About a month ago I spoke with a real estate broker locally. Casually asked for stats going back 15 yrs for a specific area of this PNW state. He said he’d check but he’s pretty sure he could only get me two yrs back. !!! “TWO YRS!? I practically yelled. “Are you serious?! How is that going to help me establish any long term trend?” I basically told him that I’m not buying but watching the market and that I didn’t want any shiny spin on this whole thing and lets talk Frank to Frank. He softened up right away and we went on to have a great conversation for about 40 mins. He more or less agreed with me on how ridiculous and bubbly it has gotten and said he can’t see it being sustainable at all. Mentioned how he/his wife bought 3 yrs ago since he’s self employed (harder to get credit when tightening happens in earnest) and how all their family/friends are driving Jags, Audi’s buying way too much house etc. Anyway. I told him I’d gotten 4 yrs back stats not too long ago from a different broker. About a week later I got an email from him with the 15 yrs of data that I wanted, albeit quarterly but that’s fine.

Point being: in the conversation I asked who this Trendgrafix is that generates the charts. He explained that brokerages subscribe to this service and then Trendgrafix uses the MLS data for an area to generate the charts. Hmmm…. I said, can you say conflict of interest? If you really put a tin foil hat on anyway. He didn’t agree, (he’s a realtor after all, can only bash your own industry so much) but did agree with me that 2 yrs of data isn’t going to help anyone make an informed real estate decision. Also he noted that since he’s been in the industry, he’s seen where at first they could get 10 yrs of data from Trendgrafix, then 8, then 6, then 4 etc etc. Ea year he said there’s been “changes” in how far back they can get data. NO KIDDING!! Think about it. Its perfect. There’s no liability here. Agents sell the house and if the thing tanks in value in a year, who’s to blame? The charts only showed it “going to the moon”.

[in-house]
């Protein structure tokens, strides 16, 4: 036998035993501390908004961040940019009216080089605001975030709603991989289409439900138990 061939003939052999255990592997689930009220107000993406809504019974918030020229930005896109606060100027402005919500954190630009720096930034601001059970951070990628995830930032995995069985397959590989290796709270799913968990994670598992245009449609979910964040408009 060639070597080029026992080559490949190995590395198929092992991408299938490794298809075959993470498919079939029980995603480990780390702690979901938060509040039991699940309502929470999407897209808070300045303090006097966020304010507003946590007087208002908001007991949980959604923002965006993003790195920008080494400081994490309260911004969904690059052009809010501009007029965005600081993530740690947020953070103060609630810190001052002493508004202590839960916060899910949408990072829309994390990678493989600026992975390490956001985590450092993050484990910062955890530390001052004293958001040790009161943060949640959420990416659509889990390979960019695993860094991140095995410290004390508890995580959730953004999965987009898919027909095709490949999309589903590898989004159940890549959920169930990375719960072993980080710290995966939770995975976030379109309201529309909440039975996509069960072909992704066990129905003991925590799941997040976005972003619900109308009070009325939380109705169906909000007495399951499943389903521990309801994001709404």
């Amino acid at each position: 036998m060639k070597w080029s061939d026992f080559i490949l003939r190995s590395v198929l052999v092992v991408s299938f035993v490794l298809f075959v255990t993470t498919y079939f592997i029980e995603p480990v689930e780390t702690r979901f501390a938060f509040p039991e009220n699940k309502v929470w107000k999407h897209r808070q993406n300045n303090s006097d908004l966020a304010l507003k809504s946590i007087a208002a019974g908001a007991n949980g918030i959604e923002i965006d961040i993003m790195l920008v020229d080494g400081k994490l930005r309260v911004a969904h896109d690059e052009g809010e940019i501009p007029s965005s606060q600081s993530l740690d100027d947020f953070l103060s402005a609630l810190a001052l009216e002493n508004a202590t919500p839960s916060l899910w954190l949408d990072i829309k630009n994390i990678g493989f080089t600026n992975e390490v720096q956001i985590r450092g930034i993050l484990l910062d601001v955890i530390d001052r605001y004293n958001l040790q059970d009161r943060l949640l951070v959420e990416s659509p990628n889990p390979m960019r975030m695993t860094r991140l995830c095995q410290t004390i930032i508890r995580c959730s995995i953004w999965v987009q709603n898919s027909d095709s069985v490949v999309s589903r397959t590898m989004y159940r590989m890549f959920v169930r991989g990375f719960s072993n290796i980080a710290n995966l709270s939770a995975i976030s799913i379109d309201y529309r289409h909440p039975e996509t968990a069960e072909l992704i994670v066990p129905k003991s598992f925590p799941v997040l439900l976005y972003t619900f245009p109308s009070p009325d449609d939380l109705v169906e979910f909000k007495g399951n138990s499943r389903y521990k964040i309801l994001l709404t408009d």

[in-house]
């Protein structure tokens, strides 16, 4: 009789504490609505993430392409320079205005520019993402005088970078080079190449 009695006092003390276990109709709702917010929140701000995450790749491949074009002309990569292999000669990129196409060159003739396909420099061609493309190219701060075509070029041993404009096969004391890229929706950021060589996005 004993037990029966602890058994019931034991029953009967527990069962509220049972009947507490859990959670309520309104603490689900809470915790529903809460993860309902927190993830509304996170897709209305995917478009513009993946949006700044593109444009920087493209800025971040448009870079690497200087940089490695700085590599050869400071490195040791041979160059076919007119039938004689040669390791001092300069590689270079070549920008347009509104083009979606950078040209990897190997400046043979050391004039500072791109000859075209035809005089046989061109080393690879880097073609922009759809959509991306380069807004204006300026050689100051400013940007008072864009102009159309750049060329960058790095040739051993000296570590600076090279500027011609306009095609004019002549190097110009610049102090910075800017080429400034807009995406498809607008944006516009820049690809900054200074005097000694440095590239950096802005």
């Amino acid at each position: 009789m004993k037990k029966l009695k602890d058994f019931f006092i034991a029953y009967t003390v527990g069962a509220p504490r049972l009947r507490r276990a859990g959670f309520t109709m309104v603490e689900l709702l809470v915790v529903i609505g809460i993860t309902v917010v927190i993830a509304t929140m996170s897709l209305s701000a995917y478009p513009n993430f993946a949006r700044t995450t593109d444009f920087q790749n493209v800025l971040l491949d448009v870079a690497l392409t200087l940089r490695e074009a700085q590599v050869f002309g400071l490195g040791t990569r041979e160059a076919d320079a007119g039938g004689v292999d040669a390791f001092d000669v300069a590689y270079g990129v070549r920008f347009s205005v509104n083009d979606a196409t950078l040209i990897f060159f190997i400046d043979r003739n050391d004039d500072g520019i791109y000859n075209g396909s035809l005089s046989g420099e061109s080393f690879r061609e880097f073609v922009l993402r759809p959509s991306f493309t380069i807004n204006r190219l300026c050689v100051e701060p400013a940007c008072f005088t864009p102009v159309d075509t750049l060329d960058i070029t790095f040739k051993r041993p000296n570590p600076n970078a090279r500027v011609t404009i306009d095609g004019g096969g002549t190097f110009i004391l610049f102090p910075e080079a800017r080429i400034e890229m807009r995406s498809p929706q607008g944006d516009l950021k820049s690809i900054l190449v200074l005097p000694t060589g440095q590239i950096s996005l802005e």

#120 jess on 07.11.18 at 1:59 pm

Jul 1, 2018 –

Mariner Finance is owned and managed by a $11.2 billion private equity fund controlled by Warburg Pincus, a storied New York firm. The president of Warburg Pincus is Timothy F. Geithner, who, as treasury secretary in the Obama administration, condemned predatory lenders.
‘A way of monetizing poor people’: How private equity firms make money offering loans to cash-strapped Americans

https://www.washingtonpost.com/business/economy/a-way-of-monetizing-poor-people-how-private-equity-firms-make-money-offering-loans-to-cash-strapped-americans/2018/07/01/5f7e2670-5dee-11e8-9ee3-49d6d4814c4c_story.html?noredirect=on&utm_term=.5449140717f2
=================

Or ISA student loans
Adapting a 1955 idea by economist Milton Friedman to sell “human capital investments,” the university paid the students’ tuition. In return, the university hoped to recoup its investment by having the group collectively repay it as a share of each individual’s income.
It didn’t work out. Low-earners paid back at different rates than high-earners, leaving frustrated students holding the bag for others. It was, in the words of one higher-education policy expert, “an utter disaster.”

https://qz.com/1190860/taking-a-cut-of-students-future-paychecks-has-silicon-valley-investors-funding-education/

#121 Shawn Allen on 07.11.18 at 2:06 pm

10 Year Bonds